Poker Bride: The First Chinese in the Wild West

Christopher Corbett, Author
Christopher Corbett, Author . Atlantic Monthly $25 (218p) ISBN 978-0-8021-1909-4
Reviewed on: 11/16/2009
Release date: 02/01/2010
Paperback - 218 pages - 978-0-8021-4527-7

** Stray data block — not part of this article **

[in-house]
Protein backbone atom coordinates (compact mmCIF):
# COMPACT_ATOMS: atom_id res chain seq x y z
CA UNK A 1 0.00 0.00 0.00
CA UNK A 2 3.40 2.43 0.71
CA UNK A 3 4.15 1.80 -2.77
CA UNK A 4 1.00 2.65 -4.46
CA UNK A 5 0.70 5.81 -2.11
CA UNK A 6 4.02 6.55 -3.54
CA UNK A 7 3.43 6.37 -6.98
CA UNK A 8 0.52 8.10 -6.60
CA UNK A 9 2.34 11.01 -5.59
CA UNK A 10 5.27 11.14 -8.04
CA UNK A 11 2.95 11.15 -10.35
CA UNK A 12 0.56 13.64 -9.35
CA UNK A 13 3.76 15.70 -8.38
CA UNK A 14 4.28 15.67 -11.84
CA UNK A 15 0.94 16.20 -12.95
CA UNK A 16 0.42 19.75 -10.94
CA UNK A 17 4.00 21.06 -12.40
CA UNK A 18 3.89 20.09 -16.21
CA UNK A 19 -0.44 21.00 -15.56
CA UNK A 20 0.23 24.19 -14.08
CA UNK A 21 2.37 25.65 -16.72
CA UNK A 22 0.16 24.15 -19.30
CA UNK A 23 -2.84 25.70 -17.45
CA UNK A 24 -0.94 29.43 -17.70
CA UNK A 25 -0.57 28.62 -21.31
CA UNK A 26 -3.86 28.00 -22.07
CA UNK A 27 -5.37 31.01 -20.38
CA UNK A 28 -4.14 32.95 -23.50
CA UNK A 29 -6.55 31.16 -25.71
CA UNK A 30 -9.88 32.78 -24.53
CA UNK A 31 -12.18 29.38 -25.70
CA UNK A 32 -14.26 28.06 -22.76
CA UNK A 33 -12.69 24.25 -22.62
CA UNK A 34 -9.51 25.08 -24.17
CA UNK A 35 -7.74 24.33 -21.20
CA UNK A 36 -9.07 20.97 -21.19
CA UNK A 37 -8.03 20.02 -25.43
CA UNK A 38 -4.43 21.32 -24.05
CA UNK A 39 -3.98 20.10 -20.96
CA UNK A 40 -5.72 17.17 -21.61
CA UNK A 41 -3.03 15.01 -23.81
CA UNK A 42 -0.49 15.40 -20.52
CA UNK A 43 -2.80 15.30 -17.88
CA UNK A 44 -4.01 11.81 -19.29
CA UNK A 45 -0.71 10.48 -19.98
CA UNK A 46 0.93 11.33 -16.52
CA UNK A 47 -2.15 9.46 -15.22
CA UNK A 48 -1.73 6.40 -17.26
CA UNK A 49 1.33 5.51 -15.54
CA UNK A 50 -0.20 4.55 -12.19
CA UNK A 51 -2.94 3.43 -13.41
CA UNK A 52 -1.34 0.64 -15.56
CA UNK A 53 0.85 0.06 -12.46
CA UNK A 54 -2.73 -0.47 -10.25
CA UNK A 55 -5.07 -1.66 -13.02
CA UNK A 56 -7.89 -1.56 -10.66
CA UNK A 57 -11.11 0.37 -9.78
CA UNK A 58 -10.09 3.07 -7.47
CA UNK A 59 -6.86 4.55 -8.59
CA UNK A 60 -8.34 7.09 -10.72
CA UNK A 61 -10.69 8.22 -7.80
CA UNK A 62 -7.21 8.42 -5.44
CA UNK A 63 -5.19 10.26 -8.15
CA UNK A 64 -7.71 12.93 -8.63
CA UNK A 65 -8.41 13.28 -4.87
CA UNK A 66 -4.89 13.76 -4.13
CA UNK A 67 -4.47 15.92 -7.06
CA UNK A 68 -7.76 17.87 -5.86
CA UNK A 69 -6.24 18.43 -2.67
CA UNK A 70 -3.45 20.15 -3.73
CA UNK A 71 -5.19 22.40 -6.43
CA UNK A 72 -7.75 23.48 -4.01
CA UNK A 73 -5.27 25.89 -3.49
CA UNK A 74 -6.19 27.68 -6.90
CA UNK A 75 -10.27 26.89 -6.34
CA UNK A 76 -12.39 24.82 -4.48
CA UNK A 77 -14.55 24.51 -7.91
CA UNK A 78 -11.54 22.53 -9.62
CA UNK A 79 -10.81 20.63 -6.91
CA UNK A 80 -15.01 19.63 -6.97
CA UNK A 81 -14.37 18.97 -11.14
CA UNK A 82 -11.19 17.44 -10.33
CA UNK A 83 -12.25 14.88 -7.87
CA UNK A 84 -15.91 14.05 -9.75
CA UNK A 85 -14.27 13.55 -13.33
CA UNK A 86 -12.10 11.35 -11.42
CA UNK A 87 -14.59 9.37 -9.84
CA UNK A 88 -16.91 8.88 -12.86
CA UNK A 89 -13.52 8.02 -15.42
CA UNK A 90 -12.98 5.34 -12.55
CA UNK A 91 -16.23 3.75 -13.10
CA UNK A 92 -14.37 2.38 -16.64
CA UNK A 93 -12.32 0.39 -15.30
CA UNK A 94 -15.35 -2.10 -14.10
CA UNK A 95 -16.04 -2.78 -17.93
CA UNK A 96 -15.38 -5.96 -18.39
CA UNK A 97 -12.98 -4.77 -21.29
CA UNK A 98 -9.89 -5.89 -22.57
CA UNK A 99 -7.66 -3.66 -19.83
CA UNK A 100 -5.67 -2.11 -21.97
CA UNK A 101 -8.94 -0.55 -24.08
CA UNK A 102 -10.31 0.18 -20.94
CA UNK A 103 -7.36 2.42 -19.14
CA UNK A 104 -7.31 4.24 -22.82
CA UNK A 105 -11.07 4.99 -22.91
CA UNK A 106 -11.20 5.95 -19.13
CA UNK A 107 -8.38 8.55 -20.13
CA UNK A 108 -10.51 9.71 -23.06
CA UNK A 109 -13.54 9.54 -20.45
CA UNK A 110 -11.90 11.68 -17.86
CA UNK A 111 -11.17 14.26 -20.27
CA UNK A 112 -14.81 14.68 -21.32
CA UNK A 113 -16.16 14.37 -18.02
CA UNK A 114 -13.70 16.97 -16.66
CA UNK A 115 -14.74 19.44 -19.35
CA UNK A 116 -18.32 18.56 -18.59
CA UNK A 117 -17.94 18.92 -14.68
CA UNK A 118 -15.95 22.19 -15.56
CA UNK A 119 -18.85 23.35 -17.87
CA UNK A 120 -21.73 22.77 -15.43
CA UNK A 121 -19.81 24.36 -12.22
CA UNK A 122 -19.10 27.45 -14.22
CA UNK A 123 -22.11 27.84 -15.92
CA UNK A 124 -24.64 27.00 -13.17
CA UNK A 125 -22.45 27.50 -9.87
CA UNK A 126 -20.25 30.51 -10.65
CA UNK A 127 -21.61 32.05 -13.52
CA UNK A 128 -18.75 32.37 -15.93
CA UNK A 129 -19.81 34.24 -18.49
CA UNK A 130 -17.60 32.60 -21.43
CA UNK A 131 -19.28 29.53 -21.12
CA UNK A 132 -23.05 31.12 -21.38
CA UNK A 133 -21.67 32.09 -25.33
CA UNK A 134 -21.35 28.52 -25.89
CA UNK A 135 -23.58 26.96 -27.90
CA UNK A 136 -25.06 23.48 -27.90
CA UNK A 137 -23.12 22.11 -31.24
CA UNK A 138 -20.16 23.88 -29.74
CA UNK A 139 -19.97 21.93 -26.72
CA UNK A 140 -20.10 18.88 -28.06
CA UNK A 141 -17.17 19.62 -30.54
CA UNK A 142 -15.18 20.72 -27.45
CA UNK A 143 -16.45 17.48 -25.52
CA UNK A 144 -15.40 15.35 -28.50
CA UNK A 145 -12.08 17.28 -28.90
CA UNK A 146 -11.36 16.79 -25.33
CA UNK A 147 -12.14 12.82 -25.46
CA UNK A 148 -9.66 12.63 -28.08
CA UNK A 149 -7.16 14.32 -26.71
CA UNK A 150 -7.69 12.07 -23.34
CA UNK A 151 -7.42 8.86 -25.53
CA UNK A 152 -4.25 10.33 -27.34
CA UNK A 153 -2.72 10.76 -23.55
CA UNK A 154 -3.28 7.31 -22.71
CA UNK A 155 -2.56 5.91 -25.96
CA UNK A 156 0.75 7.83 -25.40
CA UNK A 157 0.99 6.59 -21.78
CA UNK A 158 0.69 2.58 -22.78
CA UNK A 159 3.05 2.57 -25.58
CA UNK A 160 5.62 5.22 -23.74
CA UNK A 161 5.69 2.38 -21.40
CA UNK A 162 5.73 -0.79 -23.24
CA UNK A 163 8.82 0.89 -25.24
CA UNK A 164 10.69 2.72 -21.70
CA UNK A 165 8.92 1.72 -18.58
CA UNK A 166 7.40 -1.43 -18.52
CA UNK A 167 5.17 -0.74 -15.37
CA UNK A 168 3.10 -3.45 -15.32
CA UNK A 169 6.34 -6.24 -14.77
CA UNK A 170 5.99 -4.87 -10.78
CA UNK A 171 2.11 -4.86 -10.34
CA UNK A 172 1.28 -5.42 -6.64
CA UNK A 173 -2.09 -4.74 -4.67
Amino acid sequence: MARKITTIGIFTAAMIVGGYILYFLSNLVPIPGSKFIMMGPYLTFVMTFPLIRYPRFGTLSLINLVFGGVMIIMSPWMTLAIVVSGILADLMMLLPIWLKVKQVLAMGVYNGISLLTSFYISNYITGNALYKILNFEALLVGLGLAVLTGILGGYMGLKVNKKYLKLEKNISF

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This unruly book mixes a wonderful mystery- wrapped story with the larger picture of Chinese immigration into the American West. The central story concerns a young Chinese woman sold by her family in 1872 into indentured prostitution. She turns up as a concubine in Idaho, is said then to have been won by another man in a poker game, and became Polly Bemis, the winner's legal, beloved wife in the remote wilderness of Idaho. Polly emerged into public view only in 1923, a tiny old woman on horseback, her identity and story known only to a few old-timers. Corbett wisely sets Bemis's life into the context of Chinese immigration, gold- country anti-Chinese prejudice, and life in the mining communities and remote fastnesses of Idaho a hundred years ago. The trouble is that Corbett also gives us over and over again every tale about Bemis, many of them conflicting, many more incomplete, and many no doubt apocryphal, clogging the work and making it longer than necessary. We need more of former AP editor and novelist Corbett's (Vacationland ) own reflections, less of every one else's surmises and tales. (Feb.)

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